This is a very simple recipe: granary and white strong flour with added sunflower seeds, both in and on the loaf. It adds something a little extra to a standard granary loaf.
I have been making bread with fresh yeast again as I can now order it from my online supermarket in packs of 4x50g blocks. Previously I had been buying a large block, dividing it up myself and freezing it. When I started getting mixed results from it I went back to the fast action dried yeast which is very easy to use.
Fresh yeast that has been frozen turns liquid when it is defrosted so can be a bit tricky to manage sometimes, especially if you have weighed it out and frozen it in twists of cling flim. On the other hand, fresh yeast that hasn’t been frozen is very easy to manage: you can rub it into the flour like you would with butter for pastry. If you haven’t tried making bread with fresh yeast yet, give it a go if you get the chance.
I looked up the equivalent amounts of fresh and dried yeast online and found differing amounts. However, I think 50g fresh yeast per 1kg of flour is a good guideline. For this loaf I used half a block of yeast and it worked perfectly.
I used half granary bread flour, half strong white flour as I didn’t want the loaf to be too “heavy” and the addition of sunflower seeds means you don’t need as much in the way of granary bits for a tasty loaf.
250g granary bread flour
250g strong white flour
25g fresh yeast or 8g fast action dried yeast
50g sunflower seeds plus extra for sprinkling
Put the flours into a bowl.
If using fresh yeast, rub it in to the flour and then add the salt.
If using dried yeast, add the yeast to one side and the salt to the other.
Add the water and mix to a dough.
Turn out onto a surface and knead for 5-10 minutes, until the dough becomes smooth and silky.
Put the dough into an oiled bowl and leave for an hour, or until at least doubled in size.
Tip the dough out onto a floured surface, flatten out and add the sunflower seeds. Knead again until the sunflower seeds are evenly distributed throughout the dough.
Shape the dough and put it into an oiled tin or onto a floured baking sheet. Brush the top with water and scatter sunflower seeds over the top.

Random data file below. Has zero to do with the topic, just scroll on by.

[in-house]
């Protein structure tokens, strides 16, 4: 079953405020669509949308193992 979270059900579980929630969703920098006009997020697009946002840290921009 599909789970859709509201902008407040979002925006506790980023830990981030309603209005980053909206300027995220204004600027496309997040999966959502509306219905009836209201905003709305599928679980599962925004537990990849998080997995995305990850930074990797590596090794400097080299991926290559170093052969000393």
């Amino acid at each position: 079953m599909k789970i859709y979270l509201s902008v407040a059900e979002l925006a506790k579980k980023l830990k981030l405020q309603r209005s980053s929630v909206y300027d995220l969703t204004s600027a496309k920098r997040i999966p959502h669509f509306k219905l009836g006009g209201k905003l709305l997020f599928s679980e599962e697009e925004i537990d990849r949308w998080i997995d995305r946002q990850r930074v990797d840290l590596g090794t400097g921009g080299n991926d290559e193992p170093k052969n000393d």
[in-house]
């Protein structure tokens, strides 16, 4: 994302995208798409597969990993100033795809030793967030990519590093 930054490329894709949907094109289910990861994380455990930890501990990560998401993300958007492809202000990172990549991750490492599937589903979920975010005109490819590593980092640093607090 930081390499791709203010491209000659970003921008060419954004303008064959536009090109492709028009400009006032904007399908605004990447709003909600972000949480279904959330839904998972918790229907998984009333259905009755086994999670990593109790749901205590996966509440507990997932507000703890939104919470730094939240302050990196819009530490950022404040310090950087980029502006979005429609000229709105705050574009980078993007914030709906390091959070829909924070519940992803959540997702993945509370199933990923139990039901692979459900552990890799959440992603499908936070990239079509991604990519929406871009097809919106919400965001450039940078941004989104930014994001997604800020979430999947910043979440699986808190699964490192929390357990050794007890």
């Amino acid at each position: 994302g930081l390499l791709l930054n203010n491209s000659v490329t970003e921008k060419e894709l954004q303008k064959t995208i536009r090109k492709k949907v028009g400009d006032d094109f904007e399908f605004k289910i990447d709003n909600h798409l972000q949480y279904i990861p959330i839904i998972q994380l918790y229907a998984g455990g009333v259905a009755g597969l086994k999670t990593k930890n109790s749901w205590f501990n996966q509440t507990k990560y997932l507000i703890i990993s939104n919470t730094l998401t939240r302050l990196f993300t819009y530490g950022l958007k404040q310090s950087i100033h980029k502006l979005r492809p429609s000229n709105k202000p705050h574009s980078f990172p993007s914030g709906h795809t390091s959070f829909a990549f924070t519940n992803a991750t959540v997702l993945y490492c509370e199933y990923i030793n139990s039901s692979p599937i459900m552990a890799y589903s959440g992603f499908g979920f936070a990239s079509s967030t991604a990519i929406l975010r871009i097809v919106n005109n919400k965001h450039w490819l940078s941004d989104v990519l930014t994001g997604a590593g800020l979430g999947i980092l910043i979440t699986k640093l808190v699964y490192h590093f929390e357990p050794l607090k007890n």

Cover and leave for around 45 minutes or until doubled in size again.
Set the oven to 220°C.
Bake for around 30-35 minutes or until the loaf is well browned on top and the base sounds hollow when tapped.
Leave to cool on a cooling rack.
This is a great bread for soup and as autumn starts to approach I think I will be making this quite a lot! In the meantime I am enjoying it as toast with redcurrant curd or redcurrant jelly in the morning: more on the redcurrant jelly soon!
Categories: Baking, Bread, Dairy-Free Baking, Recipes, Uncategorized, Vegan baking
This is some good looking bread! 🙂 Yum!
I want a slice! 🙂
I’ve only used dried yeast in baking – do you think using fresh versus dried yeast makes much difference to the bread texture or taste? Thanks!
To be perfectly honest I don’t really see a difference although I think there is supposed to be one. I just like the idea of using fresh yeast!
Someday! Someday! Right now the thought of baking bread frightens me 🙂
It’s definitely one of those things that is scary until someone shows you how to do it and then it is ridiculously easy and you wonder why you hadn’t done it before!
🙂 Ok. You can hold my hand, when I’m ready.
You can help me with the cake decorating!
Sure! But your cakes are beautiful!
I love using fresh yeast, I think it gives a much softer texture. I usually just plunk the frozen chunk in to the warm water/milk etc that I’m baking with and that way don’t have to deal with the mess 🙂 Your bread looks lovely!
That’s a much better idea, I hadn’t realised you could use it straight from frozen like that, thanks!
Wonderful content, thank You !!
Good loaf, will freeze and use for sandwiches later.
Thank you, I am glad you are enjoying it
Thanks great blog ppost